Details of a science projectDistribution of seabirds and marine mammals
Distribution and abundance of marine mammals and seabirds change continuously, but quantitative information on at-sea distribution is scarce. Climate change can lead to structural changes in distribution of species: a northward expansion of harbour porpoise distribution is hypothesized. During SEES we will collect quantitative data on the distribution and abundance of seabirds and marine mammals in Svalbard waters by conducting a ship-based visual survey, and collect passive acoustic monitoring data to detect presence of Harbour Porpoises in Svalbard waters.
Northwards currents transport plastic and other anthropogenic litter from more industrialized regions in the North Atlantic towards the Arctic. If available, biological samples such as deceased seabirds or faeces from seabird colonies or Arctic foxes are collected and analysed for potential plastic uptake.
The survey will be conducted from the bow, where a bird observation box will be fixed. An opportunistic line-transect survey is conducted when the ship sails with ca 10 knots on a predictable course (such as during transit). All birds, marine mammals and particular floating matter (balloons and fishing vessels) are logged at one side of the ship. To this end, one survey team of two or three observers detect, identify and count these objects within a strip of 300 m wide. Standardized counting methods from the European Seabirds At Sea (Tasker et al. 1984) are used. The behaviour of observed animals is noted according to Camphuysen & Garthe (2004). GPS positions and environmental conditions are recorded. Whenever possible observations are made during other activities, these are recorded as off-effort observations.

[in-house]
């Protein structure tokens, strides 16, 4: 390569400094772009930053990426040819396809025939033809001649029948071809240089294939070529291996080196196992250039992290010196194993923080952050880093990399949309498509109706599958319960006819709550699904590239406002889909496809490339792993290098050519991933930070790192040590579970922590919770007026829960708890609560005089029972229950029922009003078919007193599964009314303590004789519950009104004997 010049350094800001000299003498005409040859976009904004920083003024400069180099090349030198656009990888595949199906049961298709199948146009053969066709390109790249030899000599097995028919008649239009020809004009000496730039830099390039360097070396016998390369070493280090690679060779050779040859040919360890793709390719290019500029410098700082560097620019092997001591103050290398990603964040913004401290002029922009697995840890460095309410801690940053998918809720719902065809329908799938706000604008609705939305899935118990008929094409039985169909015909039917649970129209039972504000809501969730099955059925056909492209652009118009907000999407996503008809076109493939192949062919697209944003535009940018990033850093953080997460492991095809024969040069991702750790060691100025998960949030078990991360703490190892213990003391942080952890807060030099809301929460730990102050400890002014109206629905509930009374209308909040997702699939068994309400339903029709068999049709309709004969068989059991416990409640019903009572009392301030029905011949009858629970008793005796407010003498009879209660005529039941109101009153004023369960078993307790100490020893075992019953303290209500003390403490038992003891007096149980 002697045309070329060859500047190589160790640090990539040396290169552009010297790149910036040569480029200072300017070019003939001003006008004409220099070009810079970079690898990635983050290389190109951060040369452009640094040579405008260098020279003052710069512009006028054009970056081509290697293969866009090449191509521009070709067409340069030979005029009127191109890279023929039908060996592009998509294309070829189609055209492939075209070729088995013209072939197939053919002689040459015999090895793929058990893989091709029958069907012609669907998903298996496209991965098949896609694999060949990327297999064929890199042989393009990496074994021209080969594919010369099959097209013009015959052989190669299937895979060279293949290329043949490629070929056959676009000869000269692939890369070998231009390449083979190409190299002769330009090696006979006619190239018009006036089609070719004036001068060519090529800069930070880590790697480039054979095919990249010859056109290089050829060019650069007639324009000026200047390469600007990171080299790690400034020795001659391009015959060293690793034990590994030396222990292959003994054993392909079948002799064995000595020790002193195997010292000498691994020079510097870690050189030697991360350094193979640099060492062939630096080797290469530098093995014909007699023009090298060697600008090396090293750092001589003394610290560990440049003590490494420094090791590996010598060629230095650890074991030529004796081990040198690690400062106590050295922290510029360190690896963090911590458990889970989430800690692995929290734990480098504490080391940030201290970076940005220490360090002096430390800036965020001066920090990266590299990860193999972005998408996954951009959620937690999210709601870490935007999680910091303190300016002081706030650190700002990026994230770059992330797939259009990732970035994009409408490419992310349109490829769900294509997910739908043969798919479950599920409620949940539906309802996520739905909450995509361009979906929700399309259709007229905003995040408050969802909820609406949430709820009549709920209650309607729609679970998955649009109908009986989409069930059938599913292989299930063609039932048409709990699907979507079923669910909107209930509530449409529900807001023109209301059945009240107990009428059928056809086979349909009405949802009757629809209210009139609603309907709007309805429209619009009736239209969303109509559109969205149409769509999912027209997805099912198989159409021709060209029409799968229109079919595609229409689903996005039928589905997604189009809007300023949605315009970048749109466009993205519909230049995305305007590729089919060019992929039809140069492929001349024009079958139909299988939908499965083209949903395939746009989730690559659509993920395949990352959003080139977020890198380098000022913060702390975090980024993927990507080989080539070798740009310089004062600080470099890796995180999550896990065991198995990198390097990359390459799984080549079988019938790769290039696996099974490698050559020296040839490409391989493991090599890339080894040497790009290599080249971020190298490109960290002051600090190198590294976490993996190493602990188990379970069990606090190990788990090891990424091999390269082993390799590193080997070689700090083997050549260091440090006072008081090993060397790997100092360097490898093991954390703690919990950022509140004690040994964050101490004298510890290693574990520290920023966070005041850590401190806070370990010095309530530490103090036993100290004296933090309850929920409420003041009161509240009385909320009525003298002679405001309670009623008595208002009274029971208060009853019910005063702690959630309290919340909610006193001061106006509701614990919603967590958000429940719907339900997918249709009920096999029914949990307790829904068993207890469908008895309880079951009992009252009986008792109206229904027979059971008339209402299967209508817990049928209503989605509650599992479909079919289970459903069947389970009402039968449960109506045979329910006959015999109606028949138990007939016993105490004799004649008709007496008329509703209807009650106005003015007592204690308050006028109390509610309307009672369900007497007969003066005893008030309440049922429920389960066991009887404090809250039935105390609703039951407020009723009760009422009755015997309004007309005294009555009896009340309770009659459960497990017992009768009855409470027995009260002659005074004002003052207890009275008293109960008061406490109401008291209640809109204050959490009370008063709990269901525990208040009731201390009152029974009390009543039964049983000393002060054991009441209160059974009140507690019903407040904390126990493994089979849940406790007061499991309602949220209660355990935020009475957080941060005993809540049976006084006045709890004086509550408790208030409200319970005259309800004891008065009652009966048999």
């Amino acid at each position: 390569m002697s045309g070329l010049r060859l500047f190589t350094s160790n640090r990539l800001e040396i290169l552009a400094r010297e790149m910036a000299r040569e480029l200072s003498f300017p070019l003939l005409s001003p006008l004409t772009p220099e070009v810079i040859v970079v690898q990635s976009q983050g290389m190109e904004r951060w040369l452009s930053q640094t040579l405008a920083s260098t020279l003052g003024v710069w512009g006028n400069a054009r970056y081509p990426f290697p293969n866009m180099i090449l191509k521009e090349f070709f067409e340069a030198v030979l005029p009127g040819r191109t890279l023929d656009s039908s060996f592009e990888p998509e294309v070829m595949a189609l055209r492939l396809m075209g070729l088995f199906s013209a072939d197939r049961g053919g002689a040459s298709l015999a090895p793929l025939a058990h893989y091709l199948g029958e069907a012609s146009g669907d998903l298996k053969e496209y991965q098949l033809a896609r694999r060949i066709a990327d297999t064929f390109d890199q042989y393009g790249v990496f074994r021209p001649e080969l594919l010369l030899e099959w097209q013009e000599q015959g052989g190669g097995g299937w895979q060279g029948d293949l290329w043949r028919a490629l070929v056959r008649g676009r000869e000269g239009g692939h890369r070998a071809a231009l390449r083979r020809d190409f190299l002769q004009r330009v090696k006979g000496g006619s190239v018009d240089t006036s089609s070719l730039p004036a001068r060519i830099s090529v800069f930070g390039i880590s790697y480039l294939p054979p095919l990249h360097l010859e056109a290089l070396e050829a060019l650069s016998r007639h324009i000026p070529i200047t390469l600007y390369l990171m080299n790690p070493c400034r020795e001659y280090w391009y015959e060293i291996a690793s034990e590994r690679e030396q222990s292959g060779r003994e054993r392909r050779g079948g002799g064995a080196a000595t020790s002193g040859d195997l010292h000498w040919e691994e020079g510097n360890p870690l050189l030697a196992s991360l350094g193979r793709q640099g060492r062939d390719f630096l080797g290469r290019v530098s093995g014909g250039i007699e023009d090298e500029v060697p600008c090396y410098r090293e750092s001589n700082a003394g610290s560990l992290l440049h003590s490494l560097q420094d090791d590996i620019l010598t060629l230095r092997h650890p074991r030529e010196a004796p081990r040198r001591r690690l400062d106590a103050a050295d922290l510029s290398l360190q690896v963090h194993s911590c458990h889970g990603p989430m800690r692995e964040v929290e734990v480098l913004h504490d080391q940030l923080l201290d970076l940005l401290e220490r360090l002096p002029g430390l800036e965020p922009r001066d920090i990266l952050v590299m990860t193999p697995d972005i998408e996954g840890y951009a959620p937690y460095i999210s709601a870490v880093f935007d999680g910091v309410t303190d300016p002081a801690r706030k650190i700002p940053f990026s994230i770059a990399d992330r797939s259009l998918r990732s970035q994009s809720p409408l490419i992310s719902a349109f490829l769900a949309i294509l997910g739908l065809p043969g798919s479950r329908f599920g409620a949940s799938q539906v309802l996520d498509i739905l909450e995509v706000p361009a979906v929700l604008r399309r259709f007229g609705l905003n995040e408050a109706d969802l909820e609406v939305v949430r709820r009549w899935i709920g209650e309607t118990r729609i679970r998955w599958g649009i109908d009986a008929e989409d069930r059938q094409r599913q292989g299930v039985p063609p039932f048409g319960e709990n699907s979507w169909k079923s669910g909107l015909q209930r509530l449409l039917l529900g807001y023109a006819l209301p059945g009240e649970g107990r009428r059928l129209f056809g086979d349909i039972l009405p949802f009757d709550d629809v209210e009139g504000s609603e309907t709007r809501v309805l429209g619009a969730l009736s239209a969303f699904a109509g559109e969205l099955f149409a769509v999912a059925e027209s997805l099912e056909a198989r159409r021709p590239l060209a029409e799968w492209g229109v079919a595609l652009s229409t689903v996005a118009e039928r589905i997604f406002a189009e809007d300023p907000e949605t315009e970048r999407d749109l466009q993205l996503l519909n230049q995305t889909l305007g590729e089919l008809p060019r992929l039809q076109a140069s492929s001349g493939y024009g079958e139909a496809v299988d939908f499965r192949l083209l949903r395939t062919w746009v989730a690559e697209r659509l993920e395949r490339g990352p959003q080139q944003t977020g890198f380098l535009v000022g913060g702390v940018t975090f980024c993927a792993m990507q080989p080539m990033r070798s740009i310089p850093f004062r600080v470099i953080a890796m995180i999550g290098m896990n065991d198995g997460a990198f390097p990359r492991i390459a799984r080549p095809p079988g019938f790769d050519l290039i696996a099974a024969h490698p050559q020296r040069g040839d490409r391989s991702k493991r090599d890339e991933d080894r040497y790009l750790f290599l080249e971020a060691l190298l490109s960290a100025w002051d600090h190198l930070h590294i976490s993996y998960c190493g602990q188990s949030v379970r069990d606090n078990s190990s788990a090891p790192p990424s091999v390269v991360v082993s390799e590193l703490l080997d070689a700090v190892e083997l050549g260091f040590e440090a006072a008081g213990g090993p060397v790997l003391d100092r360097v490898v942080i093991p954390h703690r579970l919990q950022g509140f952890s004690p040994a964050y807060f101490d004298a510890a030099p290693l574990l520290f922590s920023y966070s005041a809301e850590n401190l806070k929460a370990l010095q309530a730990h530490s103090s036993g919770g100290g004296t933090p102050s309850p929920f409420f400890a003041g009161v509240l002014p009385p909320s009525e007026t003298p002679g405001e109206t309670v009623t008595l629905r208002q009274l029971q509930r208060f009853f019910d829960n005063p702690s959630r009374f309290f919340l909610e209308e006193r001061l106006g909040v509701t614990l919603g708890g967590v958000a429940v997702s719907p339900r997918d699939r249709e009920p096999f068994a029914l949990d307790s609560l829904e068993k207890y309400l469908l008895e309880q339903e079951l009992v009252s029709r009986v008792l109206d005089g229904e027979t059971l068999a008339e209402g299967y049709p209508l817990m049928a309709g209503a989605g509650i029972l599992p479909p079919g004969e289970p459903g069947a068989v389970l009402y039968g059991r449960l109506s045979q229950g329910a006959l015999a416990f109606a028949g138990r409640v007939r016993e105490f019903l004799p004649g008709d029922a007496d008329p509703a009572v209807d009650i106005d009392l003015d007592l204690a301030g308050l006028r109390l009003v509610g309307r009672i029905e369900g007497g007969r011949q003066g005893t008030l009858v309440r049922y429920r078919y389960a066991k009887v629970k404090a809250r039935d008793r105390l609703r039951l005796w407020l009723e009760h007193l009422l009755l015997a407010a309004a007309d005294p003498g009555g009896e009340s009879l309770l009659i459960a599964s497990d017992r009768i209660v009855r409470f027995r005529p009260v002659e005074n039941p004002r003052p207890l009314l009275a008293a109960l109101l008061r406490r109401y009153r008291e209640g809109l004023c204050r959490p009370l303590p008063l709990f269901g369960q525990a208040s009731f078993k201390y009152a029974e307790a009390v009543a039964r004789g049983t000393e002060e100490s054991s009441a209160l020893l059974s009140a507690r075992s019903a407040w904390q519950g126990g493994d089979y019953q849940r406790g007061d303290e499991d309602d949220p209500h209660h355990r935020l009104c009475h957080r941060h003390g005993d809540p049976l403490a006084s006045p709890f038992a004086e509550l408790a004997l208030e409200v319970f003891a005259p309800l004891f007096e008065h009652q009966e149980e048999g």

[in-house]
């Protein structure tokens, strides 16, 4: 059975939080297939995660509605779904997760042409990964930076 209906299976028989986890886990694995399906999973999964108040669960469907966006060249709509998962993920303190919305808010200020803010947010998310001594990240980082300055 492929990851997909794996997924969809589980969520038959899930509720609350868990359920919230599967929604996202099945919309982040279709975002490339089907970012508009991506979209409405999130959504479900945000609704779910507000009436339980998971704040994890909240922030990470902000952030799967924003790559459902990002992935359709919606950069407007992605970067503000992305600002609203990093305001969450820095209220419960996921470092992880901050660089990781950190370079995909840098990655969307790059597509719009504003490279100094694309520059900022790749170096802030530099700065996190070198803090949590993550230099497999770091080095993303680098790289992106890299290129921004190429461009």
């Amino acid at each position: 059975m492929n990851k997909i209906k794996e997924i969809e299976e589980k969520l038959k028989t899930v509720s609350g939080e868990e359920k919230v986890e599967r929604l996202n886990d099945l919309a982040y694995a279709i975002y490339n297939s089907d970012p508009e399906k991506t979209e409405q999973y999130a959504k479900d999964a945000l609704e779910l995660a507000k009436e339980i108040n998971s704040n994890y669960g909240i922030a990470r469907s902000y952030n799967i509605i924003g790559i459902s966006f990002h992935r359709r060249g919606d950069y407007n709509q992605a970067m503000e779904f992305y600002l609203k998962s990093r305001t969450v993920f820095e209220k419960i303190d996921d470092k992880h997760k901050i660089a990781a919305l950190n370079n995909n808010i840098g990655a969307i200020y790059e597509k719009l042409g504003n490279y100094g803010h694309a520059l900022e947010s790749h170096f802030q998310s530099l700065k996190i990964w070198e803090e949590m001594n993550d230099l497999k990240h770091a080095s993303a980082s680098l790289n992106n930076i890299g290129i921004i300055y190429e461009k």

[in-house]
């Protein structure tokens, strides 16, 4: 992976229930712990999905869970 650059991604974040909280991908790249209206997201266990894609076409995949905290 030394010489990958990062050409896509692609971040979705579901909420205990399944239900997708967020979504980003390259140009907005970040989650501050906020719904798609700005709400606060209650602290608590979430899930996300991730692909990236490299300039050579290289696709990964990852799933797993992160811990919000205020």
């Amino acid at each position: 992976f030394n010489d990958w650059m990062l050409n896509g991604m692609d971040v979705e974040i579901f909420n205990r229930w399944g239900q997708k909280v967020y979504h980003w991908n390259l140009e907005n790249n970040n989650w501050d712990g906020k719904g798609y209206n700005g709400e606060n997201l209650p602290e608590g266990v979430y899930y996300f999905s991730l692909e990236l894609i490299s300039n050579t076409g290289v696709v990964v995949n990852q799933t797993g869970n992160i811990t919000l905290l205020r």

People involved in the project Susanne Kühn, Hans Verdaat.